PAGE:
Canada at World Cup 1986: an era of great talent that amounted to nothing

Canada at World Cup 1986: an era of great talent that amounted to nothing

WHEN IGOR VRABLIC bundled the ball over the Honduras goal-line for Canada at King George V Park in St John’s, Newfoundland one cold Saturday afternoon in September 1985, he stepped into Canadian footballing immortality. His goal that day helped secure his adopted nation their first, and to this day, only trip to the World Cup finals.

In the year 2000, the Canadian Soccer Hall of Fame was launched. Vrablic’s name remains conspicuous by its absence. After over a decade and a half of annual inductees, he isn’t alone in being a glaring omission.

News of Canada’s involvement in a combined bid to host the 2026 World Cup finals, alongside Mexico and the USA, once again puts the spotlight on the one and only occasion the Canucks played on football’s most elevated stage.

In black and white terms, Canada went to Mexico 86, where they played three, lost three and failed to register a goal to call their own. Going into the tournament, they were widely viewed as one of the most disproportionate visitors the World Cup finals had ever welcomed. Ever since then, Canada’s fleeting relationship with the World Cup finals in 1986 has largely been forgotten outside the confines of their homeland.

While a nation as illustrious as the Netherlands were forced to watch Mexico 86 from afar, the Canadian national team were sat aboard their team coach, being goaded by local residents as they approached the Estadio Nou Camp, in León, to face the European champions France in their opening game. Gestures were made to denote how many goals Michel Platini and his enigmatic teammates were going to put past them. Six, seven, eight goals were fully expected.

A short few hours later, during a press conference within the bowels of the Nou Camp, the assembled press pack were relentlessly grilling Platini and his coach Henri Michel, about how they had contrived for themselves the need to rely upon a late Jean-Pierre Papin goal to clinch a narrow 1-0 victory against their inferior opponents.

Bearing witness to this spectacle were Tony Waiters and Bruce Wilson, Canada’s head coach and captain. Only minimally interacted with throughout the press conference, Waiters and Wilson took great satisfaction when Platini, with his head in his hands, weary and frustrated, tried to get his message across to the blinkered journalists before him, that they had to give Canada great credit for the way they had played. While Canada were crudely ignored by the members of the press, praise was being delivered by Caesar himself.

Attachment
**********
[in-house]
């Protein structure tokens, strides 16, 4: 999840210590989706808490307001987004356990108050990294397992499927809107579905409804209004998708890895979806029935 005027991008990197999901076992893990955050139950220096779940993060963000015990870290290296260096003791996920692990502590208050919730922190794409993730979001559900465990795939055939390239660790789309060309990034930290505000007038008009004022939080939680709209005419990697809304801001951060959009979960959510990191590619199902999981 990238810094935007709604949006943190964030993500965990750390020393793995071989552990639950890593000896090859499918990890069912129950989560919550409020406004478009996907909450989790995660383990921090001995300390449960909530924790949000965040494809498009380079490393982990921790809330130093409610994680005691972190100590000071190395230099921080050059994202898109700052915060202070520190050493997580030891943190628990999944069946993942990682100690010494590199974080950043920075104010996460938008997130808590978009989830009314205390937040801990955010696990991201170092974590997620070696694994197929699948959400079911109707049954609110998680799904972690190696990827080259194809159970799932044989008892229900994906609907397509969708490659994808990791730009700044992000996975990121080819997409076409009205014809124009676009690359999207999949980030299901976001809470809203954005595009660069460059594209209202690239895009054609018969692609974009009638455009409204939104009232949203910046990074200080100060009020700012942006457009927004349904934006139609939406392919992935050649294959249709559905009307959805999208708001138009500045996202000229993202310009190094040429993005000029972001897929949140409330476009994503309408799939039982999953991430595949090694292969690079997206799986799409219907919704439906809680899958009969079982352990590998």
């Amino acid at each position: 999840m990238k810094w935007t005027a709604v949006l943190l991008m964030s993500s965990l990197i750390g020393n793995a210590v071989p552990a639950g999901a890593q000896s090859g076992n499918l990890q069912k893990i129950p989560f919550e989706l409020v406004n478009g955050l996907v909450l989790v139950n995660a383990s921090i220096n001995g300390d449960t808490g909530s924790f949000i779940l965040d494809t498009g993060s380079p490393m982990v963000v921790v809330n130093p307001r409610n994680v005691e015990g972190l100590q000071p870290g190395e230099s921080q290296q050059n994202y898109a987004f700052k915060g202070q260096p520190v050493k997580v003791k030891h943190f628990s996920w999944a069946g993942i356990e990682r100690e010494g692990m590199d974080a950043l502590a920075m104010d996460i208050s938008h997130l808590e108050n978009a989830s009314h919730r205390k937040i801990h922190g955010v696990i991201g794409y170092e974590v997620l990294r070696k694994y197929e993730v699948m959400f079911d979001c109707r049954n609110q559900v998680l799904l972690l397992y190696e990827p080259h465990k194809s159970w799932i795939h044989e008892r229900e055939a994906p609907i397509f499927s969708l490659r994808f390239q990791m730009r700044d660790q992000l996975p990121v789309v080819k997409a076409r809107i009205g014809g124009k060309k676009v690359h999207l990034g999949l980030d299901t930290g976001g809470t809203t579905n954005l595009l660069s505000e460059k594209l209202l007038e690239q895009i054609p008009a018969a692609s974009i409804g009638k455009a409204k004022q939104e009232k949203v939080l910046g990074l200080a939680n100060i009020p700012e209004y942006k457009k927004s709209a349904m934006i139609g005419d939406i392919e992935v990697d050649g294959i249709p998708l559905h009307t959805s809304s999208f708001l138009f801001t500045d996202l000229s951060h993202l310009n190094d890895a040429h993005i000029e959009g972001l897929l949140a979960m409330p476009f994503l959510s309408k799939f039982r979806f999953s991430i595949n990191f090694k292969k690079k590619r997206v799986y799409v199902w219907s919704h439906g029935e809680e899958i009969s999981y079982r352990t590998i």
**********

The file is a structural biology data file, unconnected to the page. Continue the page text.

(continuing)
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Canadian football had reached its very zenith in León. Their next two games resulted in back-to-back 2-0 defeats at the hands of Hungary and the Soviet Union, both in Irapuato. The game against a regressing Hungary was a missed opportunity, having been played within the slipstream of Canada’s promising performance against France. Conceding a goal within two minutes, and compounding that with a late red card for substitute Mike Sweeney, was a major disappointment after the positives taken five days earlier.

Regardless of that, it had been an unforgiving group in which Canada had found themselves placed, and they had acquitted themselves admirably throughout their debut World Cup campaign. A bright future of further World Cup appearances was hoped for. By September that year, however, the entire fabric of a national side which had enjoyed a near club-like ethos had begun to unravel.

The 1986 World Cup came within a void at club level in North America. Sat between the 1985 disbanding of the NASL and the 1987 launch of the Canadian Soccer League, many of Canada’s players were forced to take up offers to play in the Major Indoor Soccer League as a way of means to pay their bills and feed their families. Only a small number of the squad had secured contracts within the conventional form of the game.

Reaching Mexico 86 had been a deserved fruition of a golden generation of Canadian players, and a borderline miracle. The Honduras side they defeated in St John’s had been drawn from what was still the nucleus of the squad which had qualified for Spain 82, where they came agonisingly close to progressing from the initial group stages at the expense of the host nation.